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Teaching observations

What are teaching observations?

Teaching Observations give instructors an opportunity to get confidential, constructive feedback and valuable insights on their classroom practice from an expert. These observations create a safe and supportive space for instructors to reflect on their practices and grow professionally. By receiving feedback, instructors can identify strengths and areas that may need improvement, which helps them develop a personalized plan to improve their teaching skills. Ultimately, teaching observations contribute to the continuous improvement of teaching skills, fostering an environment of excellence and ensuring optimal learning outcomes for students. 

The CTL recognizes that teaching is a deeply personal activity, and instructors might feel anxious about having someone observe their teaching. The CTL endeavours to make the observation process a positive experience that supports instructors in recognizing and building on their strengths to promote the continued growth of their teaching practice. 

All records and information related to teaching observations are confidential.  

Note: Observations are not intended to validate or evaluate the quality of teaching for promotion, tenure or teaching awards and should be not requested for the purpose of including in a dossier.

When to consider a teaching observation?  

  • You wish to improve your students’ experience and your teaching practices.  

  • You want feedback on your teaching approach and techniques.  

  • You are willing and able to accept guidance to adapt your course and teaching. 

There is no ideal time to implement an observation, but if you would like to make an impact on your current course, it’s best to schedule the observation before the midterm point.

How do teaching observations work?

1. Request an initial meeting 
The instructor contacts the CTL to request a meeting to discuss the teaching observation. 

2. Define the goals and discuss the context 
During the initial meeting, the instructor identifies their goals for the observation, describes the context of the course and any specific concerns or areas for receiving feedback. The Teaching Consultant also reviews the process with the instructor. 

3. Schedule the classroom visit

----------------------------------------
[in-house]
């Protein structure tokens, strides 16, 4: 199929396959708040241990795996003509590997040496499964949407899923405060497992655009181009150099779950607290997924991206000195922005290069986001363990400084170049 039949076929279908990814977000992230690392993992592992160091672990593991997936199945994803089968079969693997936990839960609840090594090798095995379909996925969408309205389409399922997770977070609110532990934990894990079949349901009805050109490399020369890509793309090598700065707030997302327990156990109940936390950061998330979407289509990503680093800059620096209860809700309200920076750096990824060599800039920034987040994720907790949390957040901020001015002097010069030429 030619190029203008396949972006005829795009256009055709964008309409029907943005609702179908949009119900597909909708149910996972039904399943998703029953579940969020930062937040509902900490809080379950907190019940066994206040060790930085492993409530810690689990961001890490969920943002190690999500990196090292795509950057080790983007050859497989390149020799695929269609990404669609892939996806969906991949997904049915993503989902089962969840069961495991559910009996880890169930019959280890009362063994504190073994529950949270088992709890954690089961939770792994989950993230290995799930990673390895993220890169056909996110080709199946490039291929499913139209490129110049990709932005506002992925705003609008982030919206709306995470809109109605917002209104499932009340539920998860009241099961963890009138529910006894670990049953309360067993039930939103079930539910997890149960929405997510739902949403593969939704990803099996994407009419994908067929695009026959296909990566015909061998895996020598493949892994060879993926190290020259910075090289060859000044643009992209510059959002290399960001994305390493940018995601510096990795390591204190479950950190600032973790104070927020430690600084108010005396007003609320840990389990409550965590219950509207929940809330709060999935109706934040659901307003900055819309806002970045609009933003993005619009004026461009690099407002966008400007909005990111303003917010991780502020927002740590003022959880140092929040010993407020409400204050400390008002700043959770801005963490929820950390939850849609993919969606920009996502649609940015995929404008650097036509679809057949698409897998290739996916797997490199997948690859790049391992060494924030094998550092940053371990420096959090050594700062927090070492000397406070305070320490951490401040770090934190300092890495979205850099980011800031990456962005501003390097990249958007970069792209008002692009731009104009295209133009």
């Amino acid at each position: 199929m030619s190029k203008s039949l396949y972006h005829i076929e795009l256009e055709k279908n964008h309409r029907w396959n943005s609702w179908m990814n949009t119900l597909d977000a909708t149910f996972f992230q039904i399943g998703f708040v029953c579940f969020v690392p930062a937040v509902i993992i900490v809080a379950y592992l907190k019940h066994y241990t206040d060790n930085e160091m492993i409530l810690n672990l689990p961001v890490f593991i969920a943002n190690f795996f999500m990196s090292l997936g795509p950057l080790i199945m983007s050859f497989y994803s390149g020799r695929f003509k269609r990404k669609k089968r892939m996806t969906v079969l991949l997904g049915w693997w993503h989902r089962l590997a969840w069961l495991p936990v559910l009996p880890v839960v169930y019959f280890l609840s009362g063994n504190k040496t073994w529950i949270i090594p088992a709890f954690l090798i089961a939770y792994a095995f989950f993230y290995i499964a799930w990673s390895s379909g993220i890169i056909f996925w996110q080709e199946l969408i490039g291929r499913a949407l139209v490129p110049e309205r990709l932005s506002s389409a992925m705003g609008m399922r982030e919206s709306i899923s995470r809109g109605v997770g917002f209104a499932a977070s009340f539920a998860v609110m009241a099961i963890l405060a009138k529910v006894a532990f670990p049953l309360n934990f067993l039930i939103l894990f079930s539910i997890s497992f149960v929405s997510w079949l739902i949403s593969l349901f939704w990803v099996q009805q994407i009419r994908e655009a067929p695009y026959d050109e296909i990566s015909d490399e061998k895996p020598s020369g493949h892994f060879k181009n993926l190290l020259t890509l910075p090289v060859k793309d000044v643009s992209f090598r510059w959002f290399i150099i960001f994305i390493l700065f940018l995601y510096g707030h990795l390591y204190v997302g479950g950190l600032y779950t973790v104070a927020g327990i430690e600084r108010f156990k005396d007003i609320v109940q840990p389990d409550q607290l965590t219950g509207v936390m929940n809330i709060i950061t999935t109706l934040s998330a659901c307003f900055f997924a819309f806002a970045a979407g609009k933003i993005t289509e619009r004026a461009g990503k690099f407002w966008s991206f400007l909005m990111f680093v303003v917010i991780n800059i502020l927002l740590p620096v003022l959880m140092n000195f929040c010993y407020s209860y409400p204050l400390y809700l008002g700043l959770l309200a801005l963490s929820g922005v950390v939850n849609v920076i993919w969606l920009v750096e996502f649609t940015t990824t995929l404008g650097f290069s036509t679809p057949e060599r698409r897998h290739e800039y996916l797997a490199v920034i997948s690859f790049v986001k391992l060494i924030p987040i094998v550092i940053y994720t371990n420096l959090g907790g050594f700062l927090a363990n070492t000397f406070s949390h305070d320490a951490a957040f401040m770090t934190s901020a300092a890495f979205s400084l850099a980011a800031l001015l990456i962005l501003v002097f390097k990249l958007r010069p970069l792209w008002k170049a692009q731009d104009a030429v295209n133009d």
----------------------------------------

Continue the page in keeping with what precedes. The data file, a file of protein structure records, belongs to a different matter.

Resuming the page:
During the initial meeting, the instructor chooses a date for the Teaching Consultant to visit the class. It is best to select a lesson that will showcase your “typical” teaching in action or the specific techniques or approach for which you are soliciting feedback. You may want feedback on specific aspects of your teaching, such as classroom management, inclusivity, new pedagogical approaches, interactions with students, etc. 

4.The Teaching Consultant observes the lesson  
The Teaching Consultant will come to the class and sit at the back of the room to observe and take notes. The instructor should teach the lesson as usual. The instructor doesn't need to announce the Teaching Consultant’s presence. You may reveal as little or as much as you wish to the students. 

5. The instructor and the Teaching Consultant reflect on the lesson 
Following the lesson, the instructor will write a brief reflection on their perceptions of the lesson to share with the Teaching Consultant. The Teaching Consultant will also prepare their observations report. 

6. The instructor and the Teaching Consultant discuss the observation results
After the lesson, the instructor and consultant meet to discuss the draft observation report. This normally happens within a week of the observation so that recommendations can be provided by the consultant to the instructor in an effective and timely manner. They discuss what changes are reasonable for the instructor to implement and together make a plan.

7. Finalized recommendations are provided 
Shortly after the meeting, the consultant provides the instructor with a finalized observation report detailing recommendations to achieve the instructor’s goals.

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